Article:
Washington: A new study has demonstrated that computers that use digital footprints can personality better as compared to friends and family.
The study conducted at University of Cambridge compares the ability of computers and people to make accurate judgments about our personalities. People's judgments were based on their familiarity with the judged individual, while computer models used a specific digital signal: Facebook Likes.
The results show that by mining Facebook Likes, the computer model was able to predict a person's personality more accurately than most of their friends and family.
Researchers at the University of Cambridge and Stanford University describe the finding as an "emphatic demonstration" of the capacity of computers to discover an individual's psychological traits through pure data analysis, showing machines can know us better than we'd previously thought: an "important milestone" on the path towards more social human-computer interactions.
Lead author Wu Youyou, from Cambridge's Psychometrics Centre, said that in the future, computers could be able to infer our psychological traits and react accordingly, leading to the emergence of emotionally-intelligent and socially skilled machines.
In the study, a computer could more accurately predict the subject's personality than a work colleague by analysing just ten likes i.e. more than a friend or a cohabitant (roommate) with 70, a family member (parent, sibling) with 150, and a spouse with 300 Likes.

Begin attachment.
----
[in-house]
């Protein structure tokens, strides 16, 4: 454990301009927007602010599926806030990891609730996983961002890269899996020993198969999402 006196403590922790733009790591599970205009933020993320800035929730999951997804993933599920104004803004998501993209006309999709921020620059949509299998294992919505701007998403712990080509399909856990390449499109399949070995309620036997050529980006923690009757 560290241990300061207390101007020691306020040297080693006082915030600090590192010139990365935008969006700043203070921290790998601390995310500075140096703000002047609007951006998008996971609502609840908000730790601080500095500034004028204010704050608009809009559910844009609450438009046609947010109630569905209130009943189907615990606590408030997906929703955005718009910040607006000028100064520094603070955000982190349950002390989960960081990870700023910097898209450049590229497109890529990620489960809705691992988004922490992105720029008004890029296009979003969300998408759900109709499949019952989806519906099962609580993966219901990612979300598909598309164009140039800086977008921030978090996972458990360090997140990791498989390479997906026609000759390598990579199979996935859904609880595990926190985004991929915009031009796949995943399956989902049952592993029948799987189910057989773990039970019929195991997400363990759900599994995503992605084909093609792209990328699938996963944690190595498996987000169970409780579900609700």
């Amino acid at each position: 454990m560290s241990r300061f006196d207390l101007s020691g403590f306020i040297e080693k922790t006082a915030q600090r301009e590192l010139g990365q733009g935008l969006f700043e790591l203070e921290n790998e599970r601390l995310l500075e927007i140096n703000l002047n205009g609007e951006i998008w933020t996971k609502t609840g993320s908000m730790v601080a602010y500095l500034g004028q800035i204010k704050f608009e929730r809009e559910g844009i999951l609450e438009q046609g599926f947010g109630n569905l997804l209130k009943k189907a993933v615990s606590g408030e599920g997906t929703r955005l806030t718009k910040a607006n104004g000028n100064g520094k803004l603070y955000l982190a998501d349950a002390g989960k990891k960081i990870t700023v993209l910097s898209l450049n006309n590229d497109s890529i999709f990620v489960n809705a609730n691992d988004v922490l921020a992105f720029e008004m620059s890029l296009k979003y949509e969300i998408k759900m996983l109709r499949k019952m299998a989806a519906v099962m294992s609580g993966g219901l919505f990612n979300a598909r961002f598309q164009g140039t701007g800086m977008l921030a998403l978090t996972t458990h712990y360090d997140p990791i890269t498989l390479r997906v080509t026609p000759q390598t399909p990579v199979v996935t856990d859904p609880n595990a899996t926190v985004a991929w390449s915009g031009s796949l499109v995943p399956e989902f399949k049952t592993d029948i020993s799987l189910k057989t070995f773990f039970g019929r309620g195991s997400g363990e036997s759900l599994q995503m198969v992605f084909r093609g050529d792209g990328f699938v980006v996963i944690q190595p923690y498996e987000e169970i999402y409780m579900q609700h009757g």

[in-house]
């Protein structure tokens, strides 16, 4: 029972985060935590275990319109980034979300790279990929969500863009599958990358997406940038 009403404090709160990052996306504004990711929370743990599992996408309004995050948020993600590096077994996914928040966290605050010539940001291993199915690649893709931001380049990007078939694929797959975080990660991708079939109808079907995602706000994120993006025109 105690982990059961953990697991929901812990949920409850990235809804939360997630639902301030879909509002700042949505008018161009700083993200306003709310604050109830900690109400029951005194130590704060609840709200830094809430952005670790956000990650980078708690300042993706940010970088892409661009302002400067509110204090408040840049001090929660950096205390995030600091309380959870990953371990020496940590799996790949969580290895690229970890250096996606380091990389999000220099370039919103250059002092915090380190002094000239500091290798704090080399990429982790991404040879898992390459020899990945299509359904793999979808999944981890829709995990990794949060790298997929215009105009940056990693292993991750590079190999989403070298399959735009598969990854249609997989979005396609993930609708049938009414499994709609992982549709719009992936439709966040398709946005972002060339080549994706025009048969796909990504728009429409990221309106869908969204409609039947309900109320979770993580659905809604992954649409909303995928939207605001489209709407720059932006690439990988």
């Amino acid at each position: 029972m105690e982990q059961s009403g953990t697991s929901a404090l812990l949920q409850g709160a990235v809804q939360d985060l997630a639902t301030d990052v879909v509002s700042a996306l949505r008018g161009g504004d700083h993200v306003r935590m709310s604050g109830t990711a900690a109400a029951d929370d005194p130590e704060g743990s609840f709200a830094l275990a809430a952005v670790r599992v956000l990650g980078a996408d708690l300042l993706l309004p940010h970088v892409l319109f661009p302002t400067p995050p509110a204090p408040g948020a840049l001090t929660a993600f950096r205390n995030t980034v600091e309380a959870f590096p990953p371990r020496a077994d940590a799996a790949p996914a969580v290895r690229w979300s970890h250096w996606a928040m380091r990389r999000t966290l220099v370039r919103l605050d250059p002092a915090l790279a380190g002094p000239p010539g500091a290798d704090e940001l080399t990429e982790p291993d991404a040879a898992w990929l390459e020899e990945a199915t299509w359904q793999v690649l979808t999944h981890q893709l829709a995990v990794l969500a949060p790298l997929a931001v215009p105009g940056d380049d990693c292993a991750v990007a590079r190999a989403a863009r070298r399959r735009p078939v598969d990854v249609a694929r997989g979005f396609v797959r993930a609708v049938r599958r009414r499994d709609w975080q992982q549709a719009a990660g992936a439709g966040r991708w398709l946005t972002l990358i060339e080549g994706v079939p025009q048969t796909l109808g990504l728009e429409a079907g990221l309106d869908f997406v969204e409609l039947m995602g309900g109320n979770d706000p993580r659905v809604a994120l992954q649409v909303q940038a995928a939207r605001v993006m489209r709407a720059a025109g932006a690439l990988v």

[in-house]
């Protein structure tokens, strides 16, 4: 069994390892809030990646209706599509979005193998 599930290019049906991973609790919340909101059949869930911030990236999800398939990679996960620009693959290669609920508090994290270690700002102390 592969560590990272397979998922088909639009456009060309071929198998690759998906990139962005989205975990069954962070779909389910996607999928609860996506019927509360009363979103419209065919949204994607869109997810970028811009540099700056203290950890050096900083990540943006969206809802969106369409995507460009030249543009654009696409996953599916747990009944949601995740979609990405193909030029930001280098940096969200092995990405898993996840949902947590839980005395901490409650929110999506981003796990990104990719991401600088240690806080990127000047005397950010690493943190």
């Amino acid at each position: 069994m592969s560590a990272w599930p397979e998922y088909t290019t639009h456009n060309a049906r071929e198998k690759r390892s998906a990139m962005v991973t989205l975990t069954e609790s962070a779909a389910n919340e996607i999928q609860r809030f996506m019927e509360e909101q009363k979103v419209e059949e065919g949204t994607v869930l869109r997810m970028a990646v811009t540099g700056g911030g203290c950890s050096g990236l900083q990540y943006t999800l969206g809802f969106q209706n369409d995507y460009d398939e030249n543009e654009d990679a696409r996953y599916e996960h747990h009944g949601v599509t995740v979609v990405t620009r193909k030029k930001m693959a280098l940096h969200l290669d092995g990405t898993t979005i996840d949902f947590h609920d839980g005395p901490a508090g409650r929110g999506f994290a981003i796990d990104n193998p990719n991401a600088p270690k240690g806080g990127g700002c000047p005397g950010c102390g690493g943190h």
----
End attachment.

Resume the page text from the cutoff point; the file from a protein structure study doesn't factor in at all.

To gauge the accuracy of these measurements, the online personality judgements were corroborated with a meta-analysis of previous psychological studies over decades which looked at how people's colleagues, family and so on judge their personality. Researchers found their online values similar to the averages from years of person-to-person research.
Dr Michal Kosinski, co-author and researcher at Stanford, said that machines have a couple of key advantages that make these results possible and the ability to retain and access vast quantities of information, and the ability to analyze it with algorithms-the techniques of 'Big Data'.
Cambridge co-author Dr David Stillwell, asserted that the ability to judge personality is an essential component of social living-from day-to-day decisions to long-term plans such as whom to marry, trust, hire, or elect as president and the results of such data analysis can be very useful in aiding people when making decisions.
The study is published in the journal PNAS.